What Do Fish Eat in the Winter?
If you love ice fishing, you already know that there are plentiful fish to catch even in the heart of winter. However, the frozen conditions suggest that life shouldn’t be possible deep under the surface. When the water is so cold, it begs the question – how do fish eat and survive?
Some fish like trouts eat insect larvae and other fish in the winter, while some like cunners go dormant. Fish don’t feed as much in the winter since they slow their metabolism to adapt to colder temperatures and less oxygen. They also migrate to deeper bodies of water with more oxygen and food sources.
In this article, we’ll cover how fish adapt to the winter conditions and continue to survive. We’ll look at the ways they breathe, feed, and continue living, even in the coldest temperatures. So, let’s get started!
What Do Fish Usually Eat?
The diet of fish depends on the species and their habitat. However, generally fish eat some or all of the following foods:
- Aquatic plants like water lily and algae
- Decaying matter
- Other fish
However, food is readily more available in the warmer months than in winter.
How Do Fish Stay Alive in Winter?
When you look at a frozen lake, it’s hard to imagine that fish are alive underneath the surface. However, evolution has allowed fish to adapt to extreme conditions and continue living through the winter months.
Fish adapt to winter conditions in various ways:
- Moving to the bottom of the body of water
- Reducing activity levels
1) Water Temperature
A body of water like a lake is made of multiple layers. Each layer has a different water temperature.
During summer, water close to the surface is the warmest because it is heated by the sun. Colder water sits underneath this top layer, becoming progressively colder the closer that you get to the bottom.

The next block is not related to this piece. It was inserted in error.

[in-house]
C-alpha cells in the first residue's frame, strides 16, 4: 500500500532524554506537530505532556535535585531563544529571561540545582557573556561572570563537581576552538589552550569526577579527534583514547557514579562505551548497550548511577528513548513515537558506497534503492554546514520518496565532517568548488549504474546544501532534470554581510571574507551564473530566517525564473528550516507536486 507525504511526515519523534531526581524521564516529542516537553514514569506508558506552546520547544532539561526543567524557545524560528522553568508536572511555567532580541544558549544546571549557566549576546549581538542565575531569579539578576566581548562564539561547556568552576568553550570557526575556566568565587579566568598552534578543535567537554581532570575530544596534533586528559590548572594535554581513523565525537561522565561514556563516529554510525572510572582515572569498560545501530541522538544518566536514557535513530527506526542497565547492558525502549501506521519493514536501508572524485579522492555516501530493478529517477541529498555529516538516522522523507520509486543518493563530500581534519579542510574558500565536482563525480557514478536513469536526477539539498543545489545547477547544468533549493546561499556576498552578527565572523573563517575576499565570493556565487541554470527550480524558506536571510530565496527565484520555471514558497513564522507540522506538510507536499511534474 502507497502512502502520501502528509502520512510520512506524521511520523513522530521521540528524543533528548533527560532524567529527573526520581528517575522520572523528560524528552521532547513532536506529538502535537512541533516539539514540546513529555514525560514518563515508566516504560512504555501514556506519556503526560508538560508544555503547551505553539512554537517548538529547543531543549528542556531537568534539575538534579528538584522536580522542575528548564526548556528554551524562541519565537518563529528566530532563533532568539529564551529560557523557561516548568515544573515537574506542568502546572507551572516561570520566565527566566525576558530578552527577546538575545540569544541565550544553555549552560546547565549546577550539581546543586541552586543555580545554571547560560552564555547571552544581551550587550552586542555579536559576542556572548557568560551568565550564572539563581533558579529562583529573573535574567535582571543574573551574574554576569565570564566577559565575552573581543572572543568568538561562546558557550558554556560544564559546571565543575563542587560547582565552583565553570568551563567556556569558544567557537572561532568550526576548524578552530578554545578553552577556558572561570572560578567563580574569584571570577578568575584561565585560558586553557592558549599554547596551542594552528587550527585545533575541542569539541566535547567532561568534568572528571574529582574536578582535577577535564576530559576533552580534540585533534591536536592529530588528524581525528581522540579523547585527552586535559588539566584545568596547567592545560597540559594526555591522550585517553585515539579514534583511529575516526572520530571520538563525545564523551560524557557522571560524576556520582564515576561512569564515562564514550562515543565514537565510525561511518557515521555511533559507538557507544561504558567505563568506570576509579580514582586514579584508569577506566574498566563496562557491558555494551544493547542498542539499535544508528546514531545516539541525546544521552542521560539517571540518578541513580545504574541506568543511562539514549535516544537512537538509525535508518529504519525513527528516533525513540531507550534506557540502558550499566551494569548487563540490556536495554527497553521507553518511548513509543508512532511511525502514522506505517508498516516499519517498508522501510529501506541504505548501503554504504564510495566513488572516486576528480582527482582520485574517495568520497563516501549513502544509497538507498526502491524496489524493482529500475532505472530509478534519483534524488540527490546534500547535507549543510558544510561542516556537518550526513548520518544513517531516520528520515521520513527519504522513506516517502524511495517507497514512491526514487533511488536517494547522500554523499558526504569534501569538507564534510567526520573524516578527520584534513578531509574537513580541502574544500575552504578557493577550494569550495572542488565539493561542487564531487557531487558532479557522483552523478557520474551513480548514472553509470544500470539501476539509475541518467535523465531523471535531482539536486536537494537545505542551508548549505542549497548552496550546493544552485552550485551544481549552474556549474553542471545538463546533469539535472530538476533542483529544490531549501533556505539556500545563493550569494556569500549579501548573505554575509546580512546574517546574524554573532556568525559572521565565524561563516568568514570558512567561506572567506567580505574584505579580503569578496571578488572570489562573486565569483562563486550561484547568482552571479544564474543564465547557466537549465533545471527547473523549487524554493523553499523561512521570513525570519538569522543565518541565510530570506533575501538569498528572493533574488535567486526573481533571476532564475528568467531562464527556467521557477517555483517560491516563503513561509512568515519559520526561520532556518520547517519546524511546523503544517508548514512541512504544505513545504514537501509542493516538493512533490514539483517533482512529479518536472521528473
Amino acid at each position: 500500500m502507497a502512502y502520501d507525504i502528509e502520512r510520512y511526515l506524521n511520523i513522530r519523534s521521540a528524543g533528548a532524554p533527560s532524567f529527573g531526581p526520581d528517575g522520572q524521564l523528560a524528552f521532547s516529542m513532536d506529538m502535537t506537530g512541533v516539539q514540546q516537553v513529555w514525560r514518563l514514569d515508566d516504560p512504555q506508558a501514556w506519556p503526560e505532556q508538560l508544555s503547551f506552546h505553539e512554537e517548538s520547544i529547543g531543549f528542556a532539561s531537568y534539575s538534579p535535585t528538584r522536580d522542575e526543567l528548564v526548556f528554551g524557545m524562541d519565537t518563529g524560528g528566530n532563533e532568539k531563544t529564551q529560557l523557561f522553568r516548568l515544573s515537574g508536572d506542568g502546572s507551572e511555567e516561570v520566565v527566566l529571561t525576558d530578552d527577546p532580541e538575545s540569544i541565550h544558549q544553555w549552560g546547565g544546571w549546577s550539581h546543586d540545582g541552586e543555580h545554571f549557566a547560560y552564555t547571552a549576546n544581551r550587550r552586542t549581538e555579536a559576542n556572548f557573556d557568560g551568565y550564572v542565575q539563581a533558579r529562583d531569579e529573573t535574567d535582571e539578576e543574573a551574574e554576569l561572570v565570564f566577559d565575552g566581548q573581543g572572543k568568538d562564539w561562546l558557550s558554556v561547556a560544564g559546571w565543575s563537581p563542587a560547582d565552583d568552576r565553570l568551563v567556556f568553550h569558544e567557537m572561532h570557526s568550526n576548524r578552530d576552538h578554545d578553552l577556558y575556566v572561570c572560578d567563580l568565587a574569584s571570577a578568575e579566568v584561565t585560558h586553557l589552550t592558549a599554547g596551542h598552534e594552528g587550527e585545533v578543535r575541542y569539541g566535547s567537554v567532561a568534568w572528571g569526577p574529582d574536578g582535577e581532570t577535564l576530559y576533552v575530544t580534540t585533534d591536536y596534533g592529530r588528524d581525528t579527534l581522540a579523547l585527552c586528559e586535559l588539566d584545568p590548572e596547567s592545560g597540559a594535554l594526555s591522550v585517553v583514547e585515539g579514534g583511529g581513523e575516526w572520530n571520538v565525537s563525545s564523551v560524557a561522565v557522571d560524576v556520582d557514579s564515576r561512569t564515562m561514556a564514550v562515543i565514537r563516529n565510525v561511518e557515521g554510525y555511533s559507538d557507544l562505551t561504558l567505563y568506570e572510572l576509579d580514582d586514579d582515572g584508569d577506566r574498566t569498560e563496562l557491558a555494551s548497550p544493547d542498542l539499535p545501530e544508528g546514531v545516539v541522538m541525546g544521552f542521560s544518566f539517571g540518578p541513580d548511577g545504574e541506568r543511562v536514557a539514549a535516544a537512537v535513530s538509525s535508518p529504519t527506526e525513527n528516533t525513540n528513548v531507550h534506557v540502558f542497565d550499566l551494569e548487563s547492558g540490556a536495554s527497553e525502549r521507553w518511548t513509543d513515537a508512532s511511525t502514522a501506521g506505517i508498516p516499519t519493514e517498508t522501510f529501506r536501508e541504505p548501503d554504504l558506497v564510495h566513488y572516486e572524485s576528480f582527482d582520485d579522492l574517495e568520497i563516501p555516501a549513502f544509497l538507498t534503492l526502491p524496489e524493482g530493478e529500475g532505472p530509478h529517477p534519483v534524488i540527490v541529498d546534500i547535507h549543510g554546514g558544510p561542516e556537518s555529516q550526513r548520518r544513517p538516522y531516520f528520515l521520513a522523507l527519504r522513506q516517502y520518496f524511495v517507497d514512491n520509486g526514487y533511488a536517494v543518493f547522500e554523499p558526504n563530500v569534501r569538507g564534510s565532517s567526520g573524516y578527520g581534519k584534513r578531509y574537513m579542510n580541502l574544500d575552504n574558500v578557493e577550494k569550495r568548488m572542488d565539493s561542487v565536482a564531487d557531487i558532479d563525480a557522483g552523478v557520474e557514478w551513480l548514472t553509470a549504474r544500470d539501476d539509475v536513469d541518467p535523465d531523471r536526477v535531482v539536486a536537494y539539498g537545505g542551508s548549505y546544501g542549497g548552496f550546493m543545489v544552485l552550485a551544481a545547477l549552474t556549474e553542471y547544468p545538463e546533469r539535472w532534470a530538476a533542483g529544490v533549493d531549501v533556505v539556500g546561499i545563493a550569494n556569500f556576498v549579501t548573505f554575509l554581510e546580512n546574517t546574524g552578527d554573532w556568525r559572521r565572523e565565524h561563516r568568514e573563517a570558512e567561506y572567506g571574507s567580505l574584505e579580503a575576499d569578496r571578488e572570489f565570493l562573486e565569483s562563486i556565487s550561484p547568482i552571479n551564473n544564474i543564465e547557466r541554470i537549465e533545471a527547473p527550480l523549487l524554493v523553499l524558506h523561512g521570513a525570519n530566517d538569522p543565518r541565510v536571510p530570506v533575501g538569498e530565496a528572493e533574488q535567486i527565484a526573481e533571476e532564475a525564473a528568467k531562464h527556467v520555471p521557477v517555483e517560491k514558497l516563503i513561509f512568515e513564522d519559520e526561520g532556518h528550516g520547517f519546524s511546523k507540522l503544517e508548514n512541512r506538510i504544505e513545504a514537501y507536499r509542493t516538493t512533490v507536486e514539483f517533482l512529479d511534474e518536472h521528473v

As the season transitions into autumn/fall, the water has a more even temperature because of less sunlight. There is minimal difference in temperature between the top layer and the bottom of the lake.
Once the water has achieved a similar temperature, the process of fall mixing happens. Because there is minimal difference in water density, wind causes different layers to mix. This means that oxygen and nutrients from the top layer of the water are mixed into the bottom layers.
In winter, the top layer of water freezes solid into ice. The coldest water moves to the top and sits just underneath the ice. This means that the warmest water is actually found at the bottom of the lake.
This is where most fish stay during the winter so that they can survive. Some species of fish, like catfish, burrow into the top layer of sediment to keep their bodies warm.
2) Oxygen Needs
Fish also need oxygen to survive. There is no mixing of oxygen with the water under the surface during the winter, so oxygen reserves are limited.
Some plants continue to be active during the winter and generate more oxygen at the water’s bottom. However, when sunlight cannot penetrate the ice, they stop photosynthesizing and producing oxygen.
Fish are also more likely to die in winter in water bodies that have large populations of algae. When a large quantity of algae grows in one place, this is called an algal bloom. During winter, algae die and start to break down. During this process, the bacteria that decompose the algae are also consuming oxygen. This takes it out of the water and can be fatal for fish.
Fish are more likely to die from lack of oxygen in shallow bodies of water. In deeper lakes, the water holds a greater quantity of oxygen. Therefore, it is common for many fish to die in shallow water bodies.
3) Reduced Metabolic Processes